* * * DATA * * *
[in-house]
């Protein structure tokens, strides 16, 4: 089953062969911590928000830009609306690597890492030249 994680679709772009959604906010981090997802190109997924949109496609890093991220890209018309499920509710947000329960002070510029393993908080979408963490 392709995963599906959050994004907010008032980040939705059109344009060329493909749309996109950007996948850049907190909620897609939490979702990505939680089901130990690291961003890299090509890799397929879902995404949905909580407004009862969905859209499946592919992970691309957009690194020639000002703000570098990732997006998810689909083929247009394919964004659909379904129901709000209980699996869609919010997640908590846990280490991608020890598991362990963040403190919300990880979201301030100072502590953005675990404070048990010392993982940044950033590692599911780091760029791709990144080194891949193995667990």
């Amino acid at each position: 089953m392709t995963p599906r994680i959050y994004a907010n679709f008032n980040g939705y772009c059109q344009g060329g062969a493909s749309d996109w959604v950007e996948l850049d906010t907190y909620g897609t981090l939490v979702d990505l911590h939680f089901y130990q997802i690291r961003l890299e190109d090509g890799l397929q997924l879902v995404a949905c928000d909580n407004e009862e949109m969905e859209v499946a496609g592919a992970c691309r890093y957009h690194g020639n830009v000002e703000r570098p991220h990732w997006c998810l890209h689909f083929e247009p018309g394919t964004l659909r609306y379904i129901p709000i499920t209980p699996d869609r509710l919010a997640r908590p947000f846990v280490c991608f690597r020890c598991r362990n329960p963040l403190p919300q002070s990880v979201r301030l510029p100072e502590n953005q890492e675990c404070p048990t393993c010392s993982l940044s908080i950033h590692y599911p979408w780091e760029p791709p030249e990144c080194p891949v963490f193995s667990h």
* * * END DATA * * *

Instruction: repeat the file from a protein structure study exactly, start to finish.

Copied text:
[in-house]
């Protein structure tokens, strides 16, 4: 089953062969911590928000830009609306690597890492030249 994680679709772009959604906010981090997802190109997924949109496609890093991220890209018309499920509710947000329960002070510029393993908080979408963490 392709995963599906959050994004907010008032980040939705059109344009060329493909749309996109950007996948850049907190909620897609939490979702990505939680089901130990690291961003890299090509890799397929879902995404949905909580407004009862969905859209499946592919992970691309957009690194020639000002703000570098990732997006998810689909083929247009394919964004659909379904129901709000209980699996869609919010997640908590846990280490991608020890598991362990963040403190919300990880979201301030100072502590953005675990404070048990010392993982940044950033590692599911780091760029791709990144080194891949193995667990």
């Amino acid at each position: 089953m392709t995963p599906r994680i959050y994004a907010n679709f008032n980040g939705y772009c059109q344009g060329g062969a493909s749309d996109w959604v950007e996948l850049d906010t907190y909620g897609t981090l939490v979702d990505l911590h939680f089901y130990q997802i690291r961003l890299e190109d090509g890799l397929q997924l879902v995404a949905c928000d909580n407004e009862e949109m969905e859209v499946a496609g592919a992970c691309r890093y957009h690194g020639n830009v000002e703000r570098p991220h990732w997006c998810l890209h689909f083929e247009p018309g394919t964004l659909r609306y379904i129901p709000i499920t209980p699996d869609r509710l919010a997640r908590p947000f846990v280490c991608f690597r020890c598991r362990n329960p963040l403190p919300q002070s990880v979201r301030l510029p100072e502590n953005q890492e675990c404070p048990t393993c010392s993982l940044s908080i950033h590692y599911p979408w780091e760029p791709p030249e990144c080194p891949v963490f193995s667990h």